holes in park design and identity



At this point you have decided on the space you want to bring back to life. You would’ve also started doing some research on the area and will be starting to understand what’s making it not work and what might be done. Now the team, or at least part of it, should be starting to think about giving it an identity.

Why give a space an identity? Firstly it’s a good way to start fostering some worth in the space. It will bring an inherent value to the spot and stimulate some pride in it. It is attractive for investors you may want to interest in the future and it gives a solid base from which you will build the new idea.

For this brief we are going to construct a Letter-mark logo for our space.
LETTER-MARK (Monogram)

A design of one or more letters, usually the initials of a name, used to identify a company, publication, person, object, or idea. Also known as a monogram. A monogram usually refers to the use of two or more letters from a name. A monogram may have signed the artistic products (sculptures, pieces of furniture, artwork etc) of craftsmen, especially when the guilds were involved. Kings and Queens used monograms as a way of showing the depth of their ownership, just as companies could be said to be doing that now.

The letter-mark solves both mnemonic and legibility issues. It also remains easier to fit to a design than using the whole name or word-mark.

Letter-marks are often masquerading as logos. Generic initials, treated in clever ways may look better on towels and glasses than on a corporate business card. Initials woven together have very little meaning. Most letter-marks depend on large-scale audience contact, high advertising spend and repeated viewing for recognition.

Designers using letter-marks often try to make the letters form a pictorial association with the product or service, thus suggesting more about the company and giving it a secondary meaning.


Like when we start designing anything, especially logos, we don’t want to start on the computer, a nice big empty page is perfect, and remember – thumbnails are as big as we need at this point.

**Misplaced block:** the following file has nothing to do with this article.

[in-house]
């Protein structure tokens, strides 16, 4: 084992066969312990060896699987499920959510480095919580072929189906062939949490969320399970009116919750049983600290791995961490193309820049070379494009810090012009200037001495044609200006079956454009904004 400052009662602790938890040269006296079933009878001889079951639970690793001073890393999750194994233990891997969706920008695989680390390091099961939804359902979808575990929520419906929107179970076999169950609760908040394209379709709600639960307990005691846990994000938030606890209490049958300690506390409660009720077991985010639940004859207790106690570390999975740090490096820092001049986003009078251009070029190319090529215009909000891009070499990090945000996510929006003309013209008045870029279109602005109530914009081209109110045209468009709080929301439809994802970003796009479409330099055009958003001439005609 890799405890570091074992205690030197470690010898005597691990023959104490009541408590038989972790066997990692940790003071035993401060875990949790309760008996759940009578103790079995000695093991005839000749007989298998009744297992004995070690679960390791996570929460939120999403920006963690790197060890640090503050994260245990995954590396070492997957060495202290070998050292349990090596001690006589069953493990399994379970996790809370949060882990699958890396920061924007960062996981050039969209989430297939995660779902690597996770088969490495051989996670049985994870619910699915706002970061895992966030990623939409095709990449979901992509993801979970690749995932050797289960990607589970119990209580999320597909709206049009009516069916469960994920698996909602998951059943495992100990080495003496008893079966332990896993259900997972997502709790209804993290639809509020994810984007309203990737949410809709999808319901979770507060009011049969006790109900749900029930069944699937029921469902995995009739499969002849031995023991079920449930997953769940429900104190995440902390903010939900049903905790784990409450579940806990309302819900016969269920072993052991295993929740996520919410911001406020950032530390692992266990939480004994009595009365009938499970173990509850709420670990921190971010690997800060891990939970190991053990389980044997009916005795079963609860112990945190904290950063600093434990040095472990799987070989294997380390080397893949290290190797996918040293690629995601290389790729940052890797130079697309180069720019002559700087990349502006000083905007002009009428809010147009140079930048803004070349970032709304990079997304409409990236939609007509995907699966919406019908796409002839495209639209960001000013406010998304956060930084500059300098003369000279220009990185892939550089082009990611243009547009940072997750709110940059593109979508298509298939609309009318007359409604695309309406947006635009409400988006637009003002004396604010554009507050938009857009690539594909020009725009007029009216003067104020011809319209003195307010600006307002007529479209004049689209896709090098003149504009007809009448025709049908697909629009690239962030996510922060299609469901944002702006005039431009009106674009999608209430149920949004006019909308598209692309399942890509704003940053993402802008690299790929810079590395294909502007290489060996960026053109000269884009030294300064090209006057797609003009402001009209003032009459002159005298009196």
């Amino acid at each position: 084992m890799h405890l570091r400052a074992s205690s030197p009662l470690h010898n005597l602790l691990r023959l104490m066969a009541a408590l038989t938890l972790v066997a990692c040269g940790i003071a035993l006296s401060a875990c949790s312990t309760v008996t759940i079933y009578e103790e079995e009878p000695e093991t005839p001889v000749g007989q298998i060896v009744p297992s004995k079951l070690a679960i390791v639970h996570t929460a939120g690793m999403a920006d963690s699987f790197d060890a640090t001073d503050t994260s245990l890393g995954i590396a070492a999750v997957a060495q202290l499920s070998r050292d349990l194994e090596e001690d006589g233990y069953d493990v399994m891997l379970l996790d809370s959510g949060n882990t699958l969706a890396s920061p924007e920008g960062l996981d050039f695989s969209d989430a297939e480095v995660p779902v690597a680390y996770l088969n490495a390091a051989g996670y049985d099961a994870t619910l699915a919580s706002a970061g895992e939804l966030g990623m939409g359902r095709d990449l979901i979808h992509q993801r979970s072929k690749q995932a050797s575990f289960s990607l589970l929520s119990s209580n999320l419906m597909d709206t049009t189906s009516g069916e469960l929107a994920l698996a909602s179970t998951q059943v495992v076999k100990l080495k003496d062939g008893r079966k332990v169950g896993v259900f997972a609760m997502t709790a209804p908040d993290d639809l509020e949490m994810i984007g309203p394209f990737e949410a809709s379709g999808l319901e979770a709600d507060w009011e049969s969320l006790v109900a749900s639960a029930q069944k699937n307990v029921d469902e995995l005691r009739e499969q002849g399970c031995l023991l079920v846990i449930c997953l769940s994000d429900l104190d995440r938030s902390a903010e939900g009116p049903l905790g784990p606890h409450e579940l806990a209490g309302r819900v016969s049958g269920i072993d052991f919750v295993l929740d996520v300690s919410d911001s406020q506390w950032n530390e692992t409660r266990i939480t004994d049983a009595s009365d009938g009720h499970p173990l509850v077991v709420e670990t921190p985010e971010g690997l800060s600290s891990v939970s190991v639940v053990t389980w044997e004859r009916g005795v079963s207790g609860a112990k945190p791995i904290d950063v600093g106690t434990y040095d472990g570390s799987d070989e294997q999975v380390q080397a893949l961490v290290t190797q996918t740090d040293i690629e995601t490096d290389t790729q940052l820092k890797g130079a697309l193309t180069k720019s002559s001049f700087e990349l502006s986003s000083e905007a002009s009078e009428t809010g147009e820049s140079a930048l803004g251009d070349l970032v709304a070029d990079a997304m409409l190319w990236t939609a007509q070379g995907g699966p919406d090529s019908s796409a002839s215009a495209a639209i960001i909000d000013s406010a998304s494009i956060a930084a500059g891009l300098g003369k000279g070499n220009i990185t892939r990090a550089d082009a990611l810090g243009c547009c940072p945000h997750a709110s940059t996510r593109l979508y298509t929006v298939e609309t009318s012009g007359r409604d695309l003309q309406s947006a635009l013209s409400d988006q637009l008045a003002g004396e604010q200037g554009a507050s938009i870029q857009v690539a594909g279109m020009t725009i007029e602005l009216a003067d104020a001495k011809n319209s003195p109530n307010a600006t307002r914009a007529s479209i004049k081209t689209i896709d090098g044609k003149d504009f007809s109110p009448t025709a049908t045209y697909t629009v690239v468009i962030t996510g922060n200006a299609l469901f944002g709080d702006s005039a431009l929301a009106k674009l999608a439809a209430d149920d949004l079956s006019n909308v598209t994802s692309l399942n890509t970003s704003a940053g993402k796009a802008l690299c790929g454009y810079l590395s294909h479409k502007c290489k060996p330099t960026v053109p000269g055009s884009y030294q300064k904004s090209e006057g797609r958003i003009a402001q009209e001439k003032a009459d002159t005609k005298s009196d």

Try using a black art-liner of 0.2 or 0.4 nib, it will mean that what ever you do will be set in stone and not able to be rubbed out. I like to use a 0.2 nib as it has more flex, unfortunately it also means that it breaks easy so have some spares ready.

Start with exploring the letters of your abbreviated name. The name in this case will most likely come from the original name of the space. What different ways can you draw the letters? Get all your ideas down; draw them in capital form, heavily styled, heavily simplified, script, block etc. What we are looking for is an understanding of the letters and their uniqueness.

Secondly we should start to play with the letters and how they interact with each other. How do they relate, can they fit together, overlap in some interesting and aesthetic way? At this point we are still playing with the letters and should not necessarily think the logo will just appear.

Lastly we should try to incorporate the visual ideas that resemble something the space represents. Could the letters correlate to form a visual representation in some way? Could we get the letters to mimic a belief or mission we hope for the space, or is it something more literal, for instance an old fishing dock in the shape of a fish?

Lets look at an example:
Handspring was a company that produced software and hardware for personal digital assistants. It was founded by the makers of the original Palm Pilot who had become unhappy with the direction in which 3Com was taking the Palm industry.

To them 3Com was becoming too business minded and ignoring the social aspects that the Palm could offer. They wanted something for a younger market that exude youth, vitality and a breaking free of constraints.

In 1998 they turned to Mortensen Design to design something that would express those beliefs. P,J, Nidecker chose letter-marks as the basis for his design.


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